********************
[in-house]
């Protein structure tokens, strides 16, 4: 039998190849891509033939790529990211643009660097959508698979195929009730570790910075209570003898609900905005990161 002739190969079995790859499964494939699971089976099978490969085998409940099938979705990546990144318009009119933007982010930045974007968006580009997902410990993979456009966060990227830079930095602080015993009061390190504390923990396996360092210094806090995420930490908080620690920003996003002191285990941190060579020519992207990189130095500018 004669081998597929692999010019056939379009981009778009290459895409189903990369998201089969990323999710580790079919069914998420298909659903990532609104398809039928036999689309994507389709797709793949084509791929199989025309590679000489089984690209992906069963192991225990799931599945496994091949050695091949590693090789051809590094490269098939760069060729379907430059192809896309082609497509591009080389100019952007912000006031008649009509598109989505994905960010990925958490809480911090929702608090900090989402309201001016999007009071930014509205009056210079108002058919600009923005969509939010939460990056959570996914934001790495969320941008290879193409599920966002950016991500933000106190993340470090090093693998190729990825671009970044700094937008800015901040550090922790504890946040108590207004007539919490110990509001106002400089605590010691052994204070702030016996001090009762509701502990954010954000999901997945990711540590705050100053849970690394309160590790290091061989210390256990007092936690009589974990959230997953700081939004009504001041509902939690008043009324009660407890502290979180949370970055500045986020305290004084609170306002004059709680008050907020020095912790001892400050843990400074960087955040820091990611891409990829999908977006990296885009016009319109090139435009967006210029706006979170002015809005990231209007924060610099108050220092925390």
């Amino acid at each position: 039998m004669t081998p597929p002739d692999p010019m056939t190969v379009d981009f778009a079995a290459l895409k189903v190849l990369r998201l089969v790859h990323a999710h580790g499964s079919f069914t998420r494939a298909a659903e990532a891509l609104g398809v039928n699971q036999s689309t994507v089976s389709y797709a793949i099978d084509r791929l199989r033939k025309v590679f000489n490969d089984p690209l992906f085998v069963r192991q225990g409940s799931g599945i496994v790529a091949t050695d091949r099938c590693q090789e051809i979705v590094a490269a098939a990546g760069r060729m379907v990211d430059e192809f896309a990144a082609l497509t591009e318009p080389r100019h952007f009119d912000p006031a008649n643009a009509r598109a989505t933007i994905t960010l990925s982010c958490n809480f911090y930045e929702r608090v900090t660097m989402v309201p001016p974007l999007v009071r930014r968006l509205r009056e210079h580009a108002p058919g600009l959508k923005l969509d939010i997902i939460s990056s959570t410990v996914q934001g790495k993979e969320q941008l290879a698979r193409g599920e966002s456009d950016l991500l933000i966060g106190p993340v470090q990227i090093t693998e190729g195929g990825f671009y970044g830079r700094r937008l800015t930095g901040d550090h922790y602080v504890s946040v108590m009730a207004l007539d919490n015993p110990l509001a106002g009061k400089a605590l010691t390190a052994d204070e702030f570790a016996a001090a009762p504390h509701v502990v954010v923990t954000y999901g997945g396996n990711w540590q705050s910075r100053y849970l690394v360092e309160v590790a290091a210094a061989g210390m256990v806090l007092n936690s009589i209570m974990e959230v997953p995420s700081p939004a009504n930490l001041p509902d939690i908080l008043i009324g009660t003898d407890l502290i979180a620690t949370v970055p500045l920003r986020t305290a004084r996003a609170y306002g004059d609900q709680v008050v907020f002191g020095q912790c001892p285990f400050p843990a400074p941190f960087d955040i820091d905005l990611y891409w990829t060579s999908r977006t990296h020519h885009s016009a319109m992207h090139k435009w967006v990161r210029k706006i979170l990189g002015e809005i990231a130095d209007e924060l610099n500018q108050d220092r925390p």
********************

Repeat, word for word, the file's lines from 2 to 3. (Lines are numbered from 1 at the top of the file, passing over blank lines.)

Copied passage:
């Protein structure tokens, strides 16, 4: 039998190849891509033939790529990211643009660097959508698979195929009730570790910075209570003898609900905005990161 002739190969079995790859499964494939699971089976099978490969085998409940099938979705990546990144318009009119933007982010930045974007968006580009997902410990993979456009966060990227830079930095602080015993009061390190504390923990396996360092210094806090995420930490908080620690920003996003002191285990941190060579020519992207990189130095500018 004669081998597929692999010019056939379009981009778009290459895409189903990369998201089969990323999710580790079919069914998420298909659903990532609104398809039928036999689309994507389709797709793949084509791929199989025309590679000489089984690209992906069963192991225990799931599945496994091949050695091949590693090789051809590094490269098939760069060729379907430059192809896309082609497509591009080389100019952007912000006031008649009509598109989505994905960010990925958490809480911090929702608090900090989402309201001016999007009071930014509205009056210079108002058919600009923005969509939010939460990056959570996914934001790495969320941008290879193409599920966002950016991500933000106190993340470090090093693998190729990825671009970044700094937008800015901040550090922790504890946040108590207004007539919490110990509001106002400089605590010691052994204070702030016996001090009762509701502990954010954000999901997945990711540590705050100053849970690394309160590790290091061989210390256990007092936690009589974990959230997953700081939004009504001041509902939690008043009324009660407890502290979180949370970055500045986020305290004084609170306002004059709680008050907020020095912790001892400050843990400074960087955040820091990611891409990829999908977006990296885009016009319109090139435009967006210029706006979170002015809005990231209007924060610099108050220092925390």
């Amino acid at each position: 039998m004669t081998p597929p002739d692999p010019m056939t190969v379009d981009f778009a079995a290459l895409k189903v190849l990369r998201l089969v790859h990323a999710h580790g499964s079919f069914t998420r494939a298909a659903e990532a891509l609104g398809v039928n699971q036999s689309t994507v089976s389709y797709a793949i099978d084509r791929l199989r033939k025309v590679f000489n490969d089984p690209l992906f085998v069963r192991q225990g409940s799931g599945i496994v790529a091949t050695d091949r099938c590693q090789e051809i979705v590094a490269a098939a990546g760069r060729m379907v990211d430059e192809f896309a990144a082609l497509t591009e318009p080389r100019h952007f009119d912000p006031a008649n643009a009509r598109a989505t933007i994905t960010l990925s982010c958490n809480f911090y930045e929702r608090v900090t660097m989402v309201p001016p974007l999007v009071r930014r968006l509205r009056e210079h580009a108002p058919g600009l959508k923005l969509d939010i997902i939460s990056s959570t410990v996914q934001g790495k993979e969320q941008l290879a698979r193409g599920e966002s456009d950016l991500l933000i966060g106190p993340v470090q990227i090093t693998e190729g195929g990825f671009y970044g830079r700094r937008l800015t930095g901040d550090h922790y602080v504890s946040v108590m009730a207004l007539d919490n015993p110990l509001a106002g009061k400089a605590l010691t390190a052994d204070e702030f570790a016996a001090a009762p504390h509701v502990v954010v923990t954000y999901g997945g396996n990711w540590q705050s910075r100053y849970l690394v360092e309160v590790a290091a210094a061989g210390m256990v806090l007092n936690s009589i209570m974990e959230v997953p995420s700081p939004a009504n930490l001041p509902d939690i908080l008043i009324g009660t003898d407890l502290i979180a620690t949370v970055p500045l920003r986020t305290a004084r996003a609170y306002g004059d609900q709680v008050v907020f002191g020095q912790c001892p285990f400050p843990a400074p941190f960087d955040i820091d905005l990611y891409w990829t060579s999908r977006t990296h020519h885009s016009a319109m992207h090139k435009w967006v990161r210029k706006i979170l990189g002015e809005i990231a130095d209007e924060l610099n500018q108050d220092r925390p």